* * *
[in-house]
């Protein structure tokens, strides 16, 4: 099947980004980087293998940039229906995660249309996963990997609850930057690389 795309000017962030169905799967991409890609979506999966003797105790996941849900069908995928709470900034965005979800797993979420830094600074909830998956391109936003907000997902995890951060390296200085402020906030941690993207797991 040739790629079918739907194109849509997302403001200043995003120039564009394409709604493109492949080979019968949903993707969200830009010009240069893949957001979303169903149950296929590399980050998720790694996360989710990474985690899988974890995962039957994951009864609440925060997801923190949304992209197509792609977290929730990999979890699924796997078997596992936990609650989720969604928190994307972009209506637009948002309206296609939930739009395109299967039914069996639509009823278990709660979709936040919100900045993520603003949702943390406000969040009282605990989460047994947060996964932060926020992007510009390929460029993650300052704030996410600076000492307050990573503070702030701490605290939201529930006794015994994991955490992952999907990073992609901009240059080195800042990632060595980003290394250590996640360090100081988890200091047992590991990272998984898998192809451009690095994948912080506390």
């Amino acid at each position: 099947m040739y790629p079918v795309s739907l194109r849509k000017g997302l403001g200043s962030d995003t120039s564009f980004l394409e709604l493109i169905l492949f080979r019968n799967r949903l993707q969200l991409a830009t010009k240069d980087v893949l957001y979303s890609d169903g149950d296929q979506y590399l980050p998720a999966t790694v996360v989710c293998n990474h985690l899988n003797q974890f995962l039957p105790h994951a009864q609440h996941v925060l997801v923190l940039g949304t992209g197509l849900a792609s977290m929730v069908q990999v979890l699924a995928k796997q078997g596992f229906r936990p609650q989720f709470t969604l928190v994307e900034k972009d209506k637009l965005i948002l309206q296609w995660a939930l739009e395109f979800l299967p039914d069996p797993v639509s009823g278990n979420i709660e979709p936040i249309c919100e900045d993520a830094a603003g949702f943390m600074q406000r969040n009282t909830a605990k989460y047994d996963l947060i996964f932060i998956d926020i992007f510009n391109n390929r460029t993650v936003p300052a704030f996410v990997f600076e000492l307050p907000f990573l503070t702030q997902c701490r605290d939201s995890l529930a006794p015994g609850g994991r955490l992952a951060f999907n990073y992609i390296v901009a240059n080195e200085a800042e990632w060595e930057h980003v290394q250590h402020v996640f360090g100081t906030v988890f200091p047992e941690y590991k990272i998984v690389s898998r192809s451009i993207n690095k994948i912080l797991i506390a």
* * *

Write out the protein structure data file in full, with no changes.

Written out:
[in-house]
């Protein structure tokens, strides 16, 4: 099947980004980087293998940039229906995660249309996963990997609850930057690389 795309000017962030169905799967991409890609979506999966003797105790996941849900069908995928709470900034965005979800797993979420830094600074909830998956391109936003907000997902995890951060390296200085402020906030941690993207797991 040739790629079918739907194109849509997302403001200043995003120039564009394409709604493109492949080979019968949903993707969200830009010009240069893949957001979303169903149950296929590399980050998720790694996360989710990474985690899988974890995962039957994951009864609440925060997801923190949304992209197509792609977290929730990999979890699924796997078997596992936990609650989720969604928190994307972009209506637009948002309206296609939930739009395109299967039914069996639509009823278990709660979709936040919100900045993520603003949702943390406000969040009282605990989460047994947060996964932060926020992007510009390929460029993650300052704030996410600076000492307050990573503070702030701490605290939201529930006794015994994991955490992952999907990073992609901009240059080195800042990632060595980003290394250590996640360090100081988890200091047992590991990272998984898998192809451009690095994948912080506390």
């Amino acid at each position: 099947m040739y790629p079918v795309s739907l194109r849509k000017g997302l403001g200043s962030d995003t120039s564009f980004l394409e709604l493109i169905l492949f080979r019968n799967r949903l993707q969200l991409a830009t010009k240069d980087v893949l957001y979303s890609d169903g149950d296929q979506y590399l980050p998720a999966t790694v996360v989710c293998n990474h985690l899988n003797q974890f995962l039957p105790h994951a009864q609440h996941v925060l997801v923190l940039g949304t992209g197509l849900a792609s977290m929730v069908q990999v979890l699924a995928k796997q078997g596992f229906r936990p609650q989720f709470t969604l928190v994307e900034k972009d209506k637009l965005i948002l309206q296609w995660a939930l739009e395109f979800l299967p039914d069996p797993v639509s009823g278990n979420i709660e979709p936040i249309c919100e900045d993520a830094a603003g949702f943390m600074q406000r969040n009282t909830a605990k989460y047994d996963l947060i996964f932060i998956d926020i992007f510009n391109n390929r460029t993650v936003p300052a704030f996410v990997f600076e000492l307050p907000f990573l503070t702030q997902c701490r605290d939201s995890l529930a006794p015994g609850g994991r955490l992952a951060f999907n990073y992609i390296v901009a240059n080195e200085a800042e990632w060595e930057h980003v290394q250590h402020v996640f360090g100081t906030v988890f200091p047992e941690y590991k990272i998984v690389s898998r192809s451009i993207n690095k994948i912080l797991i506390a």